Many business execs are being dogged by this annoying and oftentimes devastating cyber-scam. what’s the difference between a phishing and spear phishing email, and what can you do about it? There are ways to combat these variants on a common email scam, and KalioTek is here to tell you what it is, how to spot it, and how to beef up your computer security protocols accordingly.
Phishing is one of the easiest forms of cyberattack for a criminal to carry out, but one which can provide these crooks with everything they need to infiltrate every aspect of their targets’ personal and working lives.
Usually carried out over email – although the scam has now spread to social media, messaging services and apps – a basic phishing attack attempts to trick the target into doing what the scammer wants. That might be handing over passwords to make it easier to hack a company, or altering bank details so that payments go to fraudsters instead of the correct account.
The aim and the precise mechanics of the scams vary. Victims might be tricked into a clicking a link (aka clickbait) through to a fake webpage with the aim of persuading them user to enter personal information. Other campaigns involve tricking users into downloading and installing malware – for stealthy approach to theft – or inadvertently installing ransomware, providing the attacker with much more immediate profit.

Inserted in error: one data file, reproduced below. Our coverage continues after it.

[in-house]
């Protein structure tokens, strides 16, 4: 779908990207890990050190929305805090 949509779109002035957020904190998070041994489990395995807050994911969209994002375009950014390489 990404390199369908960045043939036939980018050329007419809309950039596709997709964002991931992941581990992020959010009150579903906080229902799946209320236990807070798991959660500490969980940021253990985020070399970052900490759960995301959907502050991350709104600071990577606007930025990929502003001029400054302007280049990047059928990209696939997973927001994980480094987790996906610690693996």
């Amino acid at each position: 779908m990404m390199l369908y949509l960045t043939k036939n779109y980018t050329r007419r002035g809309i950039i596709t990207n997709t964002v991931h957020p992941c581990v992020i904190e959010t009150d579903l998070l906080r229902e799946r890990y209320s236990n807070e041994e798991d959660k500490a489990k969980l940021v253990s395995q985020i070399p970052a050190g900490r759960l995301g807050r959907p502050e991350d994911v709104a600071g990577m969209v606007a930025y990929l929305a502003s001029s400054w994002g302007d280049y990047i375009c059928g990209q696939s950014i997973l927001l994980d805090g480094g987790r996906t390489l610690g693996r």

More complex phishing schemes can involve a long game, with hackers using fake social media profiles, emails and more to build up a rapport with the victim over months or even years in cases where specific individuals are targeted for specific data which they would only ever hand over to people they trusted.
That data can be as simple as an email address and password, on up to financial data such as credit card details or online banking credentials, or even personal data such as date of birth, address, and social security number.